We should also keep in mind that ANYONE can post almost anything on the Internet and very rarely are sites removed because they are incorrect.  This is why the urban legend about corn not being digestible continues to be perpetuated.

We owe a lot to pet food manufacturers like Hill’s, Iams, Purina, and Royal Canin for their years and years of research that has shown us how important nutrition is to the overall health of our pets.   Research that continues to this day in the form of new diets and novel formulations that will help our pets continue to live longer.   If it wasn’t for Dr. Mark Morris developing the first kidney diet for the seeing-eye dog, Buddy, a lot of pets would not live as long as they now do!  I personally trust these companies simply because they have put in the hours, done the dirty work, and come up with products that have allowed millions upon millions of pets to live better lives.

BUT…and here is the important part…you can spend a LOT of money on a GREAT dog food and it is absolutely worthless if your pet won’t eat it!   You have to do what makes sense for you and your dog.  You should work with your veterinarian to review diets and see which one meets with your pet’s satisfaction, works to keep the pet healthy (that keeps the veterinarian happy) and meets whatever other needs you as an owner have (you want to buy from local companies, brand loyalty, etc, etc).  Most veterinarians will give you several recommendations to choose from, even if it means you aren’t buying food from them.

(Having said that, if your veterinarian recommends a therapeutic or prescription diet for your pet, you need to follow those guidelines for the continued health of your pet.)

Don’t be swayed by fancy labels, designer diets, or celebrity endorsements.  You can find a diet that will work for you and your pet by working with your veterinarian and then, seeing how your pet responds to the food.   Some pets will do great on a premium food from the big companies, others will do great eating Blue Buffalo, Taste of the Wild, or Orijen.  As long as you are avoiding the generic, grocery store brands that you can buy for less than  $15 for 40 or 50 lbs, you will probably do ok!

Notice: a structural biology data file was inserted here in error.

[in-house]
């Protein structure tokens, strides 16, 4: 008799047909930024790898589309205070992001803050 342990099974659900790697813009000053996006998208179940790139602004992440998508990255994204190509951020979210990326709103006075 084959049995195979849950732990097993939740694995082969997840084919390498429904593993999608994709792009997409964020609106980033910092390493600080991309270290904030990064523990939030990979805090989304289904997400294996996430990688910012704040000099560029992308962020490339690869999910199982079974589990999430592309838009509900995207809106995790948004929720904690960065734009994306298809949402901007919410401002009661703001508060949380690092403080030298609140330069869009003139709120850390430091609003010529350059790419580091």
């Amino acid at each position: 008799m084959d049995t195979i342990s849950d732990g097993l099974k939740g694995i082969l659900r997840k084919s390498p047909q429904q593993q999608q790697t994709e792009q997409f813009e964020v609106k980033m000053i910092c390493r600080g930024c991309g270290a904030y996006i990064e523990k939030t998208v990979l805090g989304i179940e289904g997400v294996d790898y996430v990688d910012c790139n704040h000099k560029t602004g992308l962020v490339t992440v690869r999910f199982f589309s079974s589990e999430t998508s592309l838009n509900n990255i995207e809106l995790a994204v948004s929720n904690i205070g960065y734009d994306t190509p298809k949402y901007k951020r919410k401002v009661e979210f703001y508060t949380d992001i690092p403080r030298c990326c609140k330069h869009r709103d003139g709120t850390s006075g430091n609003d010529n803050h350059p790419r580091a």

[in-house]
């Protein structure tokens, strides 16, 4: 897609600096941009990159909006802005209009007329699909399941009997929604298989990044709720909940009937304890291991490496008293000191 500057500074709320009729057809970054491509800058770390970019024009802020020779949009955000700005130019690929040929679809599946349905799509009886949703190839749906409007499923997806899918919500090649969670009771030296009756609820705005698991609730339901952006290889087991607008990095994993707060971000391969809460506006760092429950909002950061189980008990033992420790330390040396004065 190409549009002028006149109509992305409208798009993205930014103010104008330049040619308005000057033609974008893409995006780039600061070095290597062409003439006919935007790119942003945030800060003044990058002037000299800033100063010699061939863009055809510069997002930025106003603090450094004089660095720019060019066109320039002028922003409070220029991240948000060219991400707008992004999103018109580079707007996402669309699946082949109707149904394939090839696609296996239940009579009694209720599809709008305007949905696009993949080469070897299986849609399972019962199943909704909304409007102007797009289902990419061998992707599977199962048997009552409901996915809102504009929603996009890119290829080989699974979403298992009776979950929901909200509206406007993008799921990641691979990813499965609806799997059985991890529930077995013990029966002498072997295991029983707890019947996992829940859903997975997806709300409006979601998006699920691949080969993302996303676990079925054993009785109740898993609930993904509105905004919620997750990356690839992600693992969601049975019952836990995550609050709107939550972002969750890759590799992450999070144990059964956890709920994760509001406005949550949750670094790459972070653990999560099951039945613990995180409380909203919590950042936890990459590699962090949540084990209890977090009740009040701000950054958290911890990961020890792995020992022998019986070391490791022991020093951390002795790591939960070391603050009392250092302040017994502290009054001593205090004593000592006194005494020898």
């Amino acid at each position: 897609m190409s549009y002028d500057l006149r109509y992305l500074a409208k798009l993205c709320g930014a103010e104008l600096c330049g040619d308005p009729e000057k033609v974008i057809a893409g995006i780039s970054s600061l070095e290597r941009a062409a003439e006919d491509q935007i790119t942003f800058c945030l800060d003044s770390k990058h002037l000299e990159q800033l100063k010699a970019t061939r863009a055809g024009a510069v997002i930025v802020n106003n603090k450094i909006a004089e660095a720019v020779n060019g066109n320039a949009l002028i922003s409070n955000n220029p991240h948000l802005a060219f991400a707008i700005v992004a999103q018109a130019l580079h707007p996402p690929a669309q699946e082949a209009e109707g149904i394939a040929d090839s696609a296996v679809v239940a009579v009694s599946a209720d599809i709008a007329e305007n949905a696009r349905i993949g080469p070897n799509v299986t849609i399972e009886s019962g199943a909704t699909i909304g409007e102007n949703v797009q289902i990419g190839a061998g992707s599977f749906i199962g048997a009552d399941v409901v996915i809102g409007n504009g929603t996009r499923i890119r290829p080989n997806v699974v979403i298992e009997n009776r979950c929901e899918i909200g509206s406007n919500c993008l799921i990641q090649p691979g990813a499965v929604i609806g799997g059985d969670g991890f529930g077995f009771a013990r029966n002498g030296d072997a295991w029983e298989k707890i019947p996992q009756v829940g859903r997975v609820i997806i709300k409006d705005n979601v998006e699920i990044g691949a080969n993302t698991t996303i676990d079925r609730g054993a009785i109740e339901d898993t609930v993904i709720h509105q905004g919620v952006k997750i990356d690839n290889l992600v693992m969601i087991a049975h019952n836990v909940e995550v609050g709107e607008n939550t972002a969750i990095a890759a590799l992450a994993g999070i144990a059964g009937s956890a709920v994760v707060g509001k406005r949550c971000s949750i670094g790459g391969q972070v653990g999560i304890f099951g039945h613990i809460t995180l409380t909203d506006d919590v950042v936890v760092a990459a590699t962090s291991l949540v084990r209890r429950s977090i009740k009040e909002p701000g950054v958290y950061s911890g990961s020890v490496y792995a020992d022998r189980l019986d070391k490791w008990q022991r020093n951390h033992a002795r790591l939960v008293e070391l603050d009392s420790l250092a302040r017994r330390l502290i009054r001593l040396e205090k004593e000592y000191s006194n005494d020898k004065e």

Alright…bring out the comments!   I know some of you have strong feelings about this topic…

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874521 tn?1424120397
by opus88, Jul 09, 2009
I do agree alot with what ur saying........most pet foods are basically the same ingredients and unless there is an allergy to a specific ingredient the majority are good foods with alot of research money put into them.
With the exception of some of the cheaper generic grocery store brands as u say.
We all have to read beyond the claims in any product, human or animal related.
The reason I've chosen to feed a brand with no grain products is mainly d/t an allergy to such.
Its a risk with any brand of foods as we don't know where 'they' are purchasing the ingredients and what chemicals are added along the way..........
We all love our pets and all want to do what is best for them, its sometimes hard to read behind the hype.
thanks for the suggestions.

Avatar universal
by Dr. Carol Osborne, DVMBlank, Jul 09, 2009